Israel Hits Syria Targets as Officials Warn of Escalation

Israel launched air strikes against Syrian military positions after a border bomb attack on its troops, as officials in Jerusalem warned that fallout from Syria’s civil war is escalating tensions along the frontier.

Israeli jets struck a Syrian army training facility, a military headquarters building and artillery batteries, the army said in a e-mailed statement. The strikes were a response to the wounding of four Israeli soldiers by the explosion of a device on the Golan Heights frontier with Syria yesterday, the third such incident along Israel’s northern border this month.

While Israel did not directly accuse the Syrian military of planting the device, its aircraft struck targets linked to “Syrian elements that not only facilitated, but also cooperated with, the attacks on our forces,” Israeli Prime Minister Benjamin Netanyahu told the cabinet in Jerusalem today.

Israel captured the southern Golan from Syria in the 1967 Middle East war, one of three conflicts with its neighbor. It also engaged in a monthlong conflict with Hezbollah in 2006. While Israel has never acknowledged any role in at least three reported airstrikes against Syrian arms transfers to Hezbollah during the past 14 months, it has threatened to do so.

One Syrian soldier was killed and seven wounded in the Israeli strikes, according to an armed forces statement cited by state-run Syrian television. Israeli acts of aggression jeopardize the stability of the entire region, exposing it to “all possibilities,” the Syrian military said.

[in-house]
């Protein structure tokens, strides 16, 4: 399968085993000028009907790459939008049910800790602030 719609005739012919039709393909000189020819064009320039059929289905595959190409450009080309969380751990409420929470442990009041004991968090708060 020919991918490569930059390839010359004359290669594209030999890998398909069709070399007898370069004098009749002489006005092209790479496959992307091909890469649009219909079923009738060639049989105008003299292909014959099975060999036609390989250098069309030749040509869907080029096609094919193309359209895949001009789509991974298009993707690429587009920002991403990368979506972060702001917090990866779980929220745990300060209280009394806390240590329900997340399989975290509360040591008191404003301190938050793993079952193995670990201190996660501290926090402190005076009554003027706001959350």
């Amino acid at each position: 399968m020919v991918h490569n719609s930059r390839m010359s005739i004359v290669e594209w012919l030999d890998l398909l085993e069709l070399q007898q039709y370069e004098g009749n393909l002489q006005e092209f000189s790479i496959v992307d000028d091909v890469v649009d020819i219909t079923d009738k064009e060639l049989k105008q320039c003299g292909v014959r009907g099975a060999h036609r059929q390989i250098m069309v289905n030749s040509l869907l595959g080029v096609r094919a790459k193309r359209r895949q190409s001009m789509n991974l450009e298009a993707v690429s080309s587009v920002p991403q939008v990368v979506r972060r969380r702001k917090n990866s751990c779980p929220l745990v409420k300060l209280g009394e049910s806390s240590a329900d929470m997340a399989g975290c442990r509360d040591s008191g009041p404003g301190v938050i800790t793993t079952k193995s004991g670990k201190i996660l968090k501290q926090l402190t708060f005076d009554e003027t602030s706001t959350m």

‘Strategic Threat’

“It is evident there is a new strategic threat to Israel’s north,” Shaul Mofaz, a lawmaker who was previously defense minister and army chief, told Army Radio. The three years of fighting in Syria have enabled radical Islamic elements to approach Israel’s northern borders, Mofaz said, and the army is having to respond “operationally, organizationally, and in terms of infrastructure and intelligence.”

Yesterday’s attack on Israeli soldiers came four days after an explosive device targeted troops patrolling the border with Lebanon, drawing retaliatory fire at Lebanon’s Iranian-backed Hezbollah militia, which is fighting in Syria in support of President Bashar al-Assad. On March 5, the military said it fired at Hezbollah militants trying to plant an explosive device in the Golan.

“The most likely suspect in these bombings is Hezbollah, retaliating for the air strike against its arms convoy from Syria last month that it blamed on Israel,” Jonathan Spyer, a political scientist at the Interdisciplinary Center Herzliya, said by phone. “But another possibility is jihadist forces fighting with the Syrian rebels, and if that were the case, this would be a worrying new development for Israel.”

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